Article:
How many times have we told someone how much we care about them before it’s too late? People have gone through this, and remorse outweighs all other emotions.

The following story serves as a reminder that we don’t have to wait for special occasions to show our feelings for individuals who are important to us.

After 21 years of marriage, my wife wanted me to treat my mother to dinner and a movie. “I love you,” she said, “but I know this other woman also loves you and would like to spend some time with you.” My wife also wanted me to pay a visit to my mother, who had been a widow for 19 years, but the demands of my career and my three children made this impossible.

That night, I contacted her to invite her to dinner and a movie. “What’s wrong, are you okay?” she asked. “I just thought it would be nice to spend some time with you,” I explained. “Just the two of us.” “That would be fantastic,” she replied.

As I drove over to pick her up after work on Friday, I was emotional. Her hair was curled, and she was dressed in the outfit she had worn to her previous wedding anniversary. She smiled as brightly as an Angel. “I told my friends that I was going out with my son, and they were impressed,” she remarked as she got into the car. “They can’t wait to hear all about our meeting.”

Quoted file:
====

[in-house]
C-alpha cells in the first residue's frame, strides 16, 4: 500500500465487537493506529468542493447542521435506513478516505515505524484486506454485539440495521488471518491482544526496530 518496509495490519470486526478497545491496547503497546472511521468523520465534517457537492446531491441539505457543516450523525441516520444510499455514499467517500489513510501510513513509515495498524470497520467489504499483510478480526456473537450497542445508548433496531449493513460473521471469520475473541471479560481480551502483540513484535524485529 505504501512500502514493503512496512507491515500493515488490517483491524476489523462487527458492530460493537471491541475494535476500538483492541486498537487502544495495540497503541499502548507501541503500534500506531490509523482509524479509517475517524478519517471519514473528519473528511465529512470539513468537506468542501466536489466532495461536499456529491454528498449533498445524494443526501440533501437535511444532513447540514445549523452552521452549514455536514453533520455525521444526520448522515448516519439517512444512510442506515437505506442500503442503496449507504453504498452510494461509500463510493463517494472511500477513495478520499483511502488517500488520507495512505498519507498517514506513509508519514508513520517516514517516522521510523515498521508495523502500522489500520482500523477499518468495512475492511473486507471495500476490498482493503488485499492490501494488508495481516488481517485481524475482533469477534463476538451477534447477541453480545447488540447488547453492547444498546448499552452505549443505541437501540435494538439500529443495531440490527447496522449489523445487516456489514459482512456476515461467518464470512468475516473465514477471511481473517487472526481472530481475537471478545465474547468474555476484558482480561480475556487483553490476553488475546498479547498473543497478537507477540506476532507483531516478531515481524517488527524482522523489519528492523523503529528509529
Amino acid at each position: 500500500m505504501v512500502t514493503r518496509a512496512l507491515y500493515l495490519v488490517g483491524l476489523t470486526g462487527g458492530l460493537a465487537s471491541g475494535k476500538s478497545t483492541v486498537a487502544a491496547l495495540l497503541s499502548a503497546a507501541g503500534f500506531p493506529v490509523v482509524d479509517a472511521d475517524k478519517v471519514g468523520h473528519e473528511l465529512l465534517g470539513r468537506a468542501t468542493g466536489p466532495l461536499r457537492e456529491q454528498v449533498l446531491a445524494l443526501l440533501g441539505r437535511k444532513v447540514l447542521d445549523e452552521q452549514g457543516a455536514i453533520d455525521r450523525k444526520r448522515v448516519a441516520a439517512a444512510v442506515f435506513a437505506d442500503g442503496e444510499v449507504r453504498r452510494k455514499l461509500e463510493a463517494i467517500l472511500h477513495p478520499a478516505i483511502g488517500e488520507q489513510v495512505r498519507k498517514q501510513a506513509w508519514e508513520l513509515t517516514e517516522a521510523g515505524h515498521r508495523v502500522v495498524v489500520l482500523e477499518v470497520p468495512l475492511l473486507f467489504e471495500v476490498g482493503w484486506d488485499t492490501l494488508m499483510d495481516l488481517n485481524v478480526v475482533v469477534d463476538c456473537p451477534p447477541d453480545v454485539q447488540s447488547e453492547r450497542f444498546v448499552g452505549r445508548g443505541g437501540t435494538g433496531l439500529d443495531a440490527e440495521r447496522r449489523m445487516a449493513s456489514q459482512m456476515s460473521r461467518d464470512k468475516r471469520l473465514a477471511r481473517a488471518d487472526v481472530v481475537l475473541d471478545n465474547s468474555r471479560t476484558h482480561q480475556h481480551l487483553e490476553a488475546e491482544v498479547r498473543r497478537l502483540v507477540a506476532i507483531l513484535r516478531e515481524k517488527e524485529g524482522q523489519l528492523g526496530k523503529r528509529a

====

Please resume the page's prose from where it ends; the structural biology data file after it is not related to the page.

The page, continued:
We went to a restaurant that, while not particularly fancy, was extremely cozy and inviting. My mother clutched my arm as if she were the First Lady. Once we were seated, I had to read the menu. Her eyes could only read very large types. I caught Mom staring at me midway through the entries and lifted my gaze. Her lips formed a yearning smile. “It was I who had to read the menu to you when you were small,” she explained. “Then it’s time for you to unwind and let me repay the favor,” I explained.

We had a nice dinner conversation, nothing remarkable, just catching up on each other’s life. We were talking so much that we missed the movie. When we arrived at her house, she told us, “I’ll go out with you again, but only if you let me invite you.” I agreed.

“How was your dinner date?” My wife inquired when I returned home. “It’s really beautiful. Way more than I could have imagined,” I said. A few days later, my mother died after a massive heart attack. It happened so swiftly that I didn’t have time to assist her.

I received an envelope with a copy of a restaurant receipt from the same establishment where my mother and I had dined. “I paid this bill in advance,” said an attached message. “I wasn’t sure whether I’d be able to make it, but I purchased two plates: one for you and one for your wife. You’ll never know how much that night meant to me.”

“I love you, my son.” At that moment, I learned how vital it is to tell our loved ones, “I love you,” and to give them the time they need. Nothing in life is more essential than your family.

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